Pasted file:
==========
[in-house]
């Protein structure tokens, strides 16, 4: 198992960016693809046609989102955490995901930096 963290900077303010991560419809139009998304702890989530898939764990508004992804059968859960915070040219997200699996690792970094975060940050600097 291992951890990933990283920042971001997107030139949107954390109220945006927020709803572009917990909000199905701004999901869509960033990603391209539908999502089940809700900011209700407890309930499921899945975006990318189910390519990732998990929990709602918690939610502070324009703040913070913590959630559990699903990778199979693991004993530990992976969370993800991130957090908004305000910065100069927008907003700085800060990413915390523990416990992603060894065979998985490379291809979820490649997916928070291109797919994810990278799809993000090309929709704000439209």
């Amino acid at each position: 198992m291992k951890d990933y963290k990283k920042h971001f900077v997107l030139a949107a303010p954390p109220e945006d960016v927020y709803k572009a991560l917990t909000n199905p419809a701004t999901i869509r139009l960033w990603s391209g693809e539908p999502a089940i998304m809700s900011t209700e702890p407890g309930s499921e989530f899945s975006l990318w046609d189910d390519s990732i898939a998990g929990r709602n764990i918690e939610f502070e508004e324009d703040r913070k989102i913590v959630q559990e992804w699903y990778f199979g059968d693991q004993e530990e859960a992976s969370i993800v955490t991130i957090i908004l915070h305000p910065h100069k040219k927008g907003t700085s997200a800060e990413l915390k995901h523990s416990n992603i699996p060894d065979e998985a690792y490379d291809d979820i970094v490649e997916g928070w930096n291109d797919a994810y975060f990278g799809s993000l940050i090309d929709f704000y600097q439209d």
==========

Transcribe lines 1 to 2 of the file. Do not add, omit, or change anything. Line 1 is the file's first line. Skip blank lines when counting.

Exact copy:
[in-house]
């Protein structure tokens, strides 16, 4: 198992960016693809046609989102955490995901930096 963290900077303010991560419809139009998304702890989530898939764990508004992804059968859960915070040219997200699996690792970094975060940050600097 291992951890990933990283920042971001997107030139949107954390109220945006927020709803572009917990909000199905701004999901869509960033990603391209539908999502089940809700900011209700407890309930499921899945975006990318189910390519990732998990929990709602918690939610502070324009703040913070913590959630559990699903990778199979693991004993530990992976969370993800991130957090908004305000910065100069927008907003700085800060990413915390523990416990992603060894065979998985490379291809979820490649997916928070291109797919994810990278799809993000090309929709704000439209």